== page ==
Daisy and George got passports

For readers of Planet Debian who met Daisy and George in July: they now have their own passports (and more adventure books in the works).

DebCamp report 2018

Being only here for one full day of DebCamp this year, I had not planned to do very much anyway. But it’s still been of benefit: amongst other things, Enrico and I held the traditionally impromptu maybe-annual meeting of Debian Account Managers. We dealt with some outstanding business as well as sketching out a change…

What to expect on Debian release day

Nearly two years ago I wrote about what to expect on Jessie release day. Shockingly enough, the process for Stretch to be released should be almost identical.

Reflecting on a year of regular, public IRC meetings

The release team first started holding a regular, public planning and status meeting a little over a year ago, in September 2015. At that time, FTP masters had experimented along similar lines and I took some inspiration from that, including the keeping of proper minutes that anyone can look at. I wanted to open up…

What to expect on Jessie release day

Release day is a nerve-wracking time for several teams. Happily we’ve done it a few times now*, so we have a rough idea of how the process should go. There have been some preparations going on in advance: Last week we imposed a “quiet period” on migrations. That’s about as frozen as we can get;…

Jessie Countdown: 1

One further contributor became a non-uploading Debian Developer in 2015, joining 11 others who achieved that status its introduction in 2010. Non-uploading developers are really important to our project. They’re a recognition of the invaluable work that contributors do which doesn’t involve packaging, for which they may not have the skill nor inclination. Nevertheless we…

Jessie Countdown: 2

Two years, give or take a few weeks, is roughly the time required to prepare a new stable release since Sarge in 2005 (source: http://en.wikipedia.org/wiki/Debian#Release_timeline). A Spring release has also been a pretty stable pattern during that time. Debian often has a reputation for being very slow to release (in terms of cadence), or for freezes…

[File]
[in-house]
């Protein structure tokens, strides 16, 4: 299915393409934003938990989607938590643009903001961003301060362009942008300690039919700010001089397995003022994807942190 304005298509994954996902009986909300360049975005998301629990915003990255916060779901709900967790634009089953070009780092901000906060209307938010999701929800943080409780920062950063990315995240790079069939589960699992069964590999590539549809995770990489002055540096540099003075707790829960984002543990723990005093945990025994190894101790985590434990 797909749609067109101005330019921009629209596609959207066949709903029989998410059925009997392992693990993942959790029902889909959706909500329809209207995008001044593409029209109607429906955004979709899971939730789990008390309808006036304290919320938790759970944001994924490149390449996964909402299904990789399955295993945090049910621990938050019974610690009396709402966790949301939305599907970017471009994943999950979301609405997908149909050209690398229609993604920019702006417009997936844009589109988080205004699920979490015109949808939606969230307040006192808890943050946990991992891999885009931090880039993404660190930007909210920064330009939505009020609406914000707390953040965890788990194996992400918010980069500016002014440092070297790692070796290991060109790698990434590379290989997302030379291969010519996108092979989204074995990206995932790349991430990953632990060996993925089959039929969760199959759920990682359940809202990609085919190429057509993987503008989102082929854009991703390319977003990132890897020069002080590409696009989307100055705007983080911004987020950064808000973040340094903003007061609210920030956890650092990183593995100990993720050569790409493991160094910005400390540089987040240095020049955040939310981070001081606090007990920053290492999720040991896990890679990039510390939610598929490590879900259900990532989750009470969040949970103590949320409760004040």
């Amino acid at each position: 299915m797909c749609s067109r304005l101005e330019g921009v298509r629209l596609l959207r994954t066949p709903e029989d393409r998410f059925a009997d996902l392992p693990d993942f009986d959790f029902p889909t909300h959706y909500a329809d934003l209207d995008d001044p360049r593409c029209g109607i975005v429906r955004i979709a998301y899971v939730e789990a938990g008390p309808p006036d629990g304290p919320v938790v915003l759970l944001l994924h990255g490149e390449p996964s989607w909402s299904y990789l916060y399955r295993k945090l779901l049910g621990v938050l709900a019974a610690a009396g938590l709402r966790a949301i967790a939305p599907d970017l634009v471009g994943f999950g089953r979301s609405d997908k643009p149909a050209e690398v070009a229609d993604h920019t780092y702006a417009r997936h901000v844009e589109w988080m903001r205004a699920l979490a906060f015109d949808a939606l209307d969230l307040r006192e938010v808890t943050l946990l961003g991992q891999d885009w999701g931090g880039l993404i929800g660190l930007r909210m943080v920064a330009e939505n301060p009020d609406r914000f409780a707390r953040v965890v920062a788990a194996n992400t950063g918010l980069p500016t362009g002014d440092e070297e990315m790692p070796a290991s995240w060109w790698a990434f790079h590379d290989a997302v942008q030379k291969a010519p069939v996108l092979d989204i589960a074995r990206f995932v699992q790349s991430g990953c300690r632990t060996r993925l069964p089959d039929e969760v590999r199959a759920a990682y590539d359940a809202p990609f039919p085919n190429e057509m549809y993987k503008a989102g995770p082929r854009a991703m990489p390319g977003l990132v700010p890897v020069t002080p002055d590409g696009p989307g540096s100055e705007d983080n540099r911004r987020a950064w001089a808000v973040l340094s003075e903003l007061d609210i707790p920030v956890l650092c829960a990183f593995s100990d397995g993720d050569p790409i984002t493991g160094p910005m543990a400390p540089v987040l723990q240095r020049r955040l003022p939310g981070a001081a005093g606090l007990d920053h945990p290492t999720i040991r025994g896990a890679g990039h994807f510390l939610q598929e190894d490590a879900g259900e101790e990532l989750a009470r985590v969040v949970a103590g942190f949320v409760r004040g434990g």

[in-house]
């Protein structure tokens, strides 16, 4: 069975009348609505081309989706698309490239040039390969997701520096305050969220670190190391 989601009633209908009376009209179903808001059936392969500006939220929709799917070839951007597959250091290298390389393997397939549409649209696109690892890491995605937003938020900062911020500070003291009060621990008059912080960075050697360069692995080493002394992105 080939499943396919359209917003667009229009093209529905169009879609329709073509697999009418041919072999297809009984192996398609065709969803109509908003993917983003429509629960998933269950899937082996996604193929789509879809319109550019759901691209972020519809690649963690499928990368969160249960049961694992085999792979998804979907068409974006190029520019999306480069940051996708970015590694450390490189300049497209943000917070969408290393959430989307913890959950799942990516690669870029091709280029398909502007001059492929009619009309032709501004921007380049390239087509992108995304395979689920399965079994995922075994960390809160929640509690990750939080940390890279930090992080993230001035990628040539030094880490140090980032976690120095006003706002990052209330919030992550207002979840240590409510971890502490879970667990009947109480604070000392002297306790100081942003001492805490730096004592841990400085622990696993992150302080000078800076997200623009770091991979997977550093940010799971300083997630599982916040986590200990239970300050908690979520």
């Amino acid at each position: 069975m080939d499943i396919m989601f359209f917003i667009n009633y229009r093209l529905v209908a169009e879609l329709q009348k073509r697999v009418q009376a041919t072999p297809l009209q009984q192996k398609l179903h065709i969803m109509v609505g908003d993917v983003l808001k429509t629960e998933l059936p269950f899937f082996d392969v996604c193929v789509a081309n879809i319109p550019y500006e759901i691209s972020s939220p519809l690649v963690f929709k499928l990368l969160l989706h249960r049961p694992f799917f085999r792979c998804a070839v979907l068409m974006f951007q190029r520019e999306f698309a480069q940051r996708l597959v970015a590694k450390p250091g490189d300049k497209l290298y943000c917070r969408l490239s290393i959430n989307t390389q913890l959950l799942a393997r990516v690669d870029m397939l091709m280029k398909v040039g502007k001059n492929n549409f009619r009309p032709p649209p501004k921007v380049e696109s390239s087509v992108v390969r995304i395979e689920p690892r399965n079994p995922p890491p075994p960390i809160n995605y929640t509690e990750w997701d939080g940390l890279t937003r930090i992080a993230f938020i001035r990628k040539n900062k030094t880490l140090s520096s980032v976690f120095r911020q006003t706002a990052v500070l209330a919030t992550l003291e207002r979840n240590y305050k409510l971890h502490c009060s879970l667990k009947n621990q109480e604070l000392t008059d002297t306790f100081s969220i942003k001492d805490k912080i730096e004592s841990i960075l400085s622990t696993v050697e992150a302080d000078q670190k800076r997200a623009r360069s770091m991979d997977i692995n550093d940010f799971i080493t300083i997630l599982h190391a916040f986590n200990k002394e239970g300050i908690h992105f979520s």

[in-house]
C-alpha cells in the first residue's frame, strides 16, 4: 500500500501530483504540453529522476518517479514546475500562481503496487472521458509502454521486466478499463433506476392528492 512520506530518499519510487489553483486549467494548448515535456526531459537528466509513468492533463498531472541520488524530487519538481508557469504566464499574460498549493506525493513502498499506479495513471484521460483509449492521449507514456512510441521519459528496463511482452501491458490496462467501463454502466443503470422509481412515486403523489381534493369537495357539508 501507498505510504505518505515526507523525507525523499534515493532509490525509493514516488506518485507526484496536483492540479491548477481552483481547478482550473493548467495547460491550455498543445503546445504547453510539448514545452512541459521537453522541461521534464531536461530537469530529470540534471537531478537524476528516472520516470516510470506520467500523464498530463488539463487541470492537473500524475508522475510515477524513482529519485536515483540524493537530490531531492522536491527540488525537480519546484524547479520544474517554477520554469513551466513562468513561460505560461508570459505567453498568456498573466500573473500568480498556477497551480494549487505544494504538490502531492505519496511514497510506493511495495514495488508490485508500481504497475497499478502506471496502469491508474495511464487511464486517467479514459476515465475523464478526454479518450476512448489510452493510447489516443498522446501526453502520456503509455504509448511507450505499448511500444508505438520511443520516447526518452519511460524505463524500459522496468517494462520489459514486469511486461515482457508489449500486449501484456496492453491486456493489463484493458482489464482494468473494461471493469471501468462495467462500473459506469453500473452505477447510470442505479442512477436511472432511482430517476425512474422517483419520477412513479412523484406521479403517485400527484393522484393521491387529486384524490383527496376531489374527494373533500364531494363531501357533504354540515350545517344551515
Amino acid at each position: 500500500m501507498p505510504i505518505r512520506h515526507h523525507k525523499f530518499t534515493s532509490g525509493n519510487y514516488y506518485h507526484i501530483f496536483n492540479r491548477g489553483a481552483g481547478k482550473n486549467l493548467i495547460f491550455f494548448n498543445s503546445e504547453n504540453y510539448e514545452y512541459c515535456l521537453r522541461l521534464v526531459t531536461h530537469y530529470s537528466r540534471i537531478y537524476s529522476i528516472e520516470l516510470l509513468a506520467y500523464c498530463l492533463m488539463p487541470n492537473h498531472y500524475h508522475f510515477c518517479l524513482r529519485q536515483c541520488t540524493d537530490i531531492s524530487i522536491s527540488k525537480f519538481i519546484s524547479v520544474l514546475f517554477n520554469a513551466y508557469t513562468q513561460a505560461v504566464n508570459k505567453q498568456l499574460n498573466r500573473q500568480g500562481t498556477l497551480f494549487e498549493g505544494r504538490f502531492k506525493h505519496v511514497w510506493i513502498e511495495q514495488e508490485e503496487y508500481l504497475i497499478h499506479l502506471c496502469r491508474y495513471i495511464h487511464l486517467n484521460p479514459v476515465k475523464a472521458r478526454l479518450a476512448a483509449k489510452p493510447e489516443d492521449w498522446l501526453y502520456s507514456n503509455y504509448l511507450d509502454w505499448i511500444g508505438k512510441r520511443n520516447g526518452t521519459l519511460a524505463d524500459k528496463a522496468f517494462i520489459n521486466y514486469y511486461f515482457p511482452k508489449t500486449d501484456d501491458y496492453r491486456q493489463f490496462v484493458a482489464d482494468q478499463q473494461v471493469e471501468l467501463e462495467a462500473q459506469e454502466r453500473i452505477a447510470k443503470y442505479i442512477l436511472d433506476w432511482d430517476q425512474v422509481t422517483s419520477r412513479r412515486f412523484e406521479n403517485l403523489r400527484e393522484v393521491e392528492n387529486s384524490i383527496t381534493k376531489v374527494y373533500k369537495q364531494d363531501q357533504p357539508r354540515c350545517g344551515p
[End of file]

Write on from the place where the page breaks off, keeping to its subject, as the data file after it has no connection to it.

Jessie Countdown: 3

Three is the new number for continuing oldstable security support: thanks to the efforts of those behind the Long-Term Support initiative, the full stable lifecycle of a release has therefore become five years (source: https://www.debian.org/News/2014/20140424). Where do those numbers come from? 2 years as stable, 1 year overlap support as oldstable, plus 2 new years under…

Tube in a Day

For some reason, I’ve decided that gallivanting around the London Underground for the day one Saturday is a fine way to raise money for a local children’s hospice. You’d make my day by supporting us – we aren’t deducting expenses from pledges, so there’s no penalty to the charity for our travel. We’re going to…

Jessie Countdown: 4

Four architectures – types of computing device that you can use to run Debian – didn’t make it through architecture qualification for Jessie and won’t be part of the official stable release this weekend. It’s always difficult to see architectures go, particularly when there is still a community interested in maintaining support for them. Nevertheless,…